Open spaces and a sense of belonging improve wellbeing

Research into wellbeing has looked at what we can do for ourselves

Research Findings

What’s the issue?

Wellbeing is a complex, subjective measure of how someone is feeling in their everyday lives. It includes happiness, satisfaction with life, a sense of purpose and sense of control.

Most research into wellbeing has looked at what people can do for themselves to improve their wellbeing. It has stressed individual factors such as health and finances, which are important influences on health and wellbeing.

However, wellbeing is likely to result from complex relationships between an individual, their community and where they live. Social support, and a sense of belonging to a community could have an impact. Access to well-managed open spaces and the neighbourhood environment could be important. Identifying the characteristics of places that influence wellbeing could inform the planning of towns and neighbourhoods.

How they carried out the research and what’s new?

The researchers looked at data previously collected in the Household Health Survey in the north-west coast region of England. The survey, in 2015-2016, explored health inequalities in 20 areas of high deprivation and eight of less deprivation. The 4,319 adults who took part had an average age of 49 years, and most (89 per cent) were white British.

Participants completed a short wellbeing survey exploring seven items. They reported on: their optimism about the future, how useful, relaxed, and close to other people they felt, how well they dealt with problems, if they felt they could think clearly, and could make up their own mind.

In the same survey, participants provided information on individual factors (such as their health, finances and marital status); and place factors (such as housing conditions, access to open space and feeling involved in decisions about the community).  The researchers looked at how these factors related to wellbeing.

Overall wellbeing was most strongly linked to two individual factors: self-reported health and financial difficulty.

However, a complex network of relationships existed. Wellbeing was associated directly and indirectly with all of the individual, community and place characteristics considered. Of the community and place characteristics, wellbeing was most strongly linked with access to open space, involvement in decisions about community (civic agency) and neighbourhood cohesion. Housing disrepair reduced wellbeing.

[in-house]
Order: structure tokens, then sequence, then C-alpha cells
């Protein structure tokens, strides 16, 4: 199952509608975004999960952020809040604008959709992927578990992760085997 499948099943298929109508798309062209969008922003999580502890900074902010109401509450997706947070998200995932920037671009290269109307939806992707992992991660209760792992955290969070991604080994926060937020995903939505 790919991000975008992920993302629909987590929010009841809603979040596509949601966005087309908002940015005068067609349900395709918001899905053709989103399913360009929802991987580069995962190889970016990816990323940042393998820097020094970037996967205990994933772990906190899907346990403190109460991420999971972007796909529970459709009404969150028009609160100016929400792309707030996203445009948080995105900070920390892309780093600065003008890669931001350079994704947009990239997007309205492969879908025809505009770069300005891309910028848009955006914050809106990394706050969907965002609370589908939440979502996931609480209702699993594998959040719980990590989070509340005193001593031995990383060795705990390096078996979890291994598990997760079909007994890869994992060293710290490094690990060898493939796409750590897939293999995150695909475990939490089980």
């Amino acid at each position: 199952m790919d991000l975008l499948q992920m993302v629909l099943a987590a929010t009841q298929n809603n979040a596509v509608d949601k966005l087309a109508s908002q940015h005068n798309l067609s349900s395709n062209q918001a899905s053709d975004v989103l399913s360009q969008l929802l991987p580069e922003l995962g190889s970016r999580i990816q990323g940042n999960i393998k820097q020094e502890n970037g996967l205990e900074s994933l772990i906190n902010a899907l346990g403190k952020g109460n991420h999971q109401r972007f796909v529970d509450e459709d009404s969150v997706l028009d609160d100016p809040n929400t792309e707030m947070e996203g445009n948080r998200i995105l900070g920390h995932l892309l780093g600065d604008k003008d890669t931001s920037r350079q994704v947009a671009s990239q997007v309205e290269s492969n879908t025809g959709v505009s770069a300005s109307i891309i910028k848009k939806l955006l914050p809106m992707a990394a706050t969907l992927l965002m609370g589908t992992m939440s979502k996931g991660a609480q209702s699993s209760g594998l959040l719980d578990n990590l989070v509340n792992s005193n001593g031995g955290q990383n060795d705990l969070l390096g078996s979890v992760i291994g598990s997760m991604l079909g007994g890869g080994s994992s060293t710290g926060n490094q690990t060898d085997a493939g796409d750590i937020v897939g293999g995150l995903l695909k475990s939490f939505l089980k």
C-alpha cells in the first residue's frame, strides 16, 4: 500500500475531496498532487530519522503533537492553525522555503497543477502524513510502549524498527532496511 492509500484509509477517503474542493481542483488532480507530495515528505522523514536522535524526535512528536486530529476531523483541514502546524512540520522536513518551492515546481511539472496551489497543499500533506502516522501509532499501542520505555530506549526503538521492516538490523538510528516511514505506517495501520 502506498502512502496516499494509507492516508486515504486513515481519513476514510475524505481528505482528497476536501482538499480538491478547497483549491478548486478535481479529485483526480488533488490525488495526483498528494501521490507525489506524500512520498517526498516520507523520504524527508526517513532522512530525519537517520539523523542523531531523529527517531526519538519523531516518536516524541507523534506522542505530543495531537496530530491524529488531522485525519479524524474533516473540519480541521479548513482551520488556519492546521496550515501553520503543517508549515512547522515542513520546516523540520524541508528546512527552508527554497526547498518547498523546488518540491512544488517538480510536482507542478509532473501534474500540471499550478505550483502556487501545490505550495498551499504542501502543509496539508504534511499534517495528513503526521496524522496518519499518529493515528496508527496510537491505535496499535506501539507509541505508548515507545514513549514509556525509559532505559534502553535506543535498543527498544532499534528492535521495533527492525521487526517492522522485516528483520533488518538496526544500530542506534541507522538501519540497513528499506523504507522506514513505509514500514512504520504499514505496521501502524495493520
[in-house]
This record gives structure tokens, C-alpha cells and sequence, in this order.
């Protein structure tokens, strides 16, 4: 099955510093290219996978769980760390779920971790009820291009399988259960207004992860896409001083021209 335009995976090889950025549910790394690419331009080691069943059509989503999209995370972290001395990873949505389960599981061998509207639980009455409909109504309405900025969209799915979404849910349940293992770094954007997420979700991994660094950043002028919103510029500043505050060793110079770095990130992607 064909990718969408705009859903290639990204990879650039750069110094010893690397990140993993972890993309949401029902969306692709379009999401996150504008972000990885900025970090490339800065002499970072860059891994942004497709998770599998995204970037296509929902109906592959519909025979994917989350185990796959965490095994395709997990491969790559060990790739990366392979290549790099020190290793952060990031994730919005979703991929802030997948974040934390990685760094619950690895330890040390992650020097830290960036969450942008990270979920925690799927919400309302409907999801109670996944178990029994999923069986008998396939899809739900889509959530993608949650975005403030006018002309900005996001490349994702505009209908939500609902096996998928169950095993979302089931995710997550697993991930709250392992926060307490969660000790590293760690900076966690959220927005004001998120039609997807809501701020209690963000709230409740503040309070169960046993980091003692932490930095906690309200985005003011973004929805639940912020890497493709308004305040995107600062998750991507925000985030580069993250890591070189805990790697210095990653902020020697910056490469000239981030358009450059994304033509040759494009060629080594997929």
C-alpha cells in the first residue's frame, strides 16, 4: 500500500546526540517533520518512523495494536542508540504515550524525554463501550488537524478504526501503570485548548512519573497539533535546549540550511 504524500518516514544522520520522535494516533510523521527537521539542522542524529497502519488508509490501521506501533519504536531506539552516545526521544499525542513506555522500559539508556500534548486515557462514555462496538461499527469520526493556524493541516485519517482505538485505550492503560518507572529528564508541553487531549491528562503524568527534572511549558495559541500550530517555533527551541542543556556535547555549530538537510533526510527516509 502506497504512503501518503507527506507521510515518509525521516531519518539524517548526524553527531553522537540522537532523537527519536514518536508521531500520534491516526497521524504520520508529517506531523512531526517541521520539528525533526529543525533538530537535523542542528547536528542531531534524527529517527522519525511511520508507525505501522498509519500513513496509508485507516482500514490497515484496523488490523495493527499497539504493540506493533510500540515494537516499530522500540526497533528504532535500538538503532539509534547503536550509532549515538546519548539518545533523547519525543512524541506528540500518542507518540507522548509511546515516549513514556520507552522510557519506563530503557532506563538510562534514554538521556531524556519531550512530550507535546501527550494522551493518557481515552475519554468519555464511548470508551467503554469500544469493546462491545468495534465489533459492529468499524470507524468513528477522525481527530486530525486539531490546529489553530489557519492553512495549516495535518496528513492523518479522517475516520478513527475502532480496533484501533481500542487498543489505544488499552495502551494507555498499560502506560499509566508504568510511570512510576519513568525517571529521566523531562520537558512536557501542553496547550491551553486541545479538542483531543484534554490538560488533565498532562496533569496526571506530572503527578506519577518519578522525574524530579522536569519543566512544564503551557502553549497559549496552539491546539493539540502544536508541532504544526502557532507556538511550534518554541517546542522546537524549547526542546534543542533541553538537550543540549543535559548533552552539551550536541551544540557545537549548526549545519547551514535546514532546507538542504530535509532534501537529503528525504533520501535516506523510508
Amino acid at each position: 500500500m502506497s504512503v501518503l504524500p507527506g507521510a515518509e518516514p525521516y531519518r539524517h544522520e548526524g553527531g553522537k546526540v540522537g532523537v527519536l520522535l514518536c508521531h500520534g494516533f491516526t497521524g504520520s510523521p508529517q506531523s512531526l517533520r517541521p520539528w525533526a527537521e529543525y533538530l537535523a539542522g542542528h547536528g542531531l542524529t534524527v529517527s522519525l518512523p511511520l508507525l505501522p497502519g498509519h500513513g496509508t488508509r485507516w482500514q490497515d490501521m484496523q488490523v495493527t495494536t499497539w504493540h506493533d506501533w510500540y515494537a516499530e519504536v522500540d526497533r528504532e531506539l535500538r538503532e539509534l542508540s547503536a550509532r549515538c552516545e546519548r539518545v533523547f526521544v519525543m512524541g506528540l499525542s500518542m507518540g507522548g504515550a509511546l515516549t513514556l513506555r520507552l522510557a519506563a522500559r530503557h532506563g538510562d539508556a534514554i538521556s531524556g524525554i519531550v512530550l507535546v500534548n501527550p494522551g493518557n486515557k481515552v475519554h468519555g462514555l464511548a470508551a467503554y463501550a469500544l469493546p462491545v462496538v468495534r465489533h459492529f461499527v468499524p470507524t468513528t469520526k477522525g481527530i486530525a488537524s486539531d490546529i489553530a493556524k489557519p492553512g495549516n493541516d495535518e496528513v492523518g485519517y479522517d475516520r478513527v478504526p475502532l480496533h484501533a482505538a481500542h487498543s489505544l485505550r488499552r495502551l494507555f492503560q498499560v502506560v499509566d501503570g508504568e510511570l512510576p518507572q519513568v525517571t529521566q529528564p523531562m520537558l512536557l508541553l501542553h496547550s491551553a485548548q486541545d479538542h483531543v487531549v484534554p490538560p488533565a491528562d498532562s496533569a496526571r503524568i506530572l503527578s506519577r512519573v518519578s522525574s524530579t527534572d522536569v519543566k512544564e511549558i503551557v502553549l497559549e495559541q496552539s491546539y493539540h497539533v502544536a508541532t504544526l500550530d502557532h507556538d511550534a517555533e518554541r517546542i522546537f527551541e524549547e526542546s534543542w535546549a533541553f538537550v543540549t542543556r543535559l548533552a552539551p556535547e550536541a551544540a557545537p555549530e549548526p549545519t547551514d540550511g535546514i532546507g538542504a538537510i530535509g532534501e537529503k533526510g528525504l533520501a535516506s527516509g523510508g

Why is this important?

This is the first study to explore the relationships between individual and place factors in the context of wellbeing. The results back previous findings that individual factors are the strongest predictors of self-reported wellbeing. However, they also show that wellbeing is strongly linked with people’s living environments.

Poor wellbeing was linked to place factors beyond the individual’s control. It is most likely among people who lack access to open space, involvement in community decisions, neighbourhood cohesion or who have housing disrepair. Policies should therefore have more emphasis on place factors to increase wellbeing.

What’s next?

Participants in this study were mostly white British, in line with the population in the north-west coast region. The wellbeing of people from other ethnic groups and areas may be influenced by different factors. Qualitative studies are needed to explore the nuances of wellbeing in different areas.

The researchers hope their work will prompt discussions between public health and town planners – and include local communities. 

Anna Lowe, director, National Centre for Sport & Exercise Medicine, Sheffield and associate professor, Sheffield Hallam University 

We know that health is so much more than just the absence of disease and that wellbeing is shaped by complex influences at individual, community, and wider societal levels.

Anna Lowe
Anna Lowe associate professor Sheffield Hallam University

Physiotherapy clinical practice naturally tends to focus on individual factors – we work in a personalised way to support individuals to manage pain, maximise physical function, recover and live well. 

The physiotherapy workforce has a role in helping people to take positive action to improve their wellbeing, this might include connecting with nature, getting involved with local community activities, becoming more physically activity in local green spaces, or all of the above! 

We might do this by having good conversations and giving information directly, or via referral pathways, for example to social prescribing link workers.

This study underscores the importance of place, of really recognising the impact that a sense of belonging and connection can have, and how this contributes positively to wellbeing. 

Place based approaches to health are increasingly embedded and the physiotherapy workforce can support people to connect with, and contribute to, the places that they live.

You may be interested to read

The full NIHR Evidence alert: The full paper: McElroy E et al. The individual, place, and wellbeing - a network analysis. BMC  Public Health 2021;21:1621


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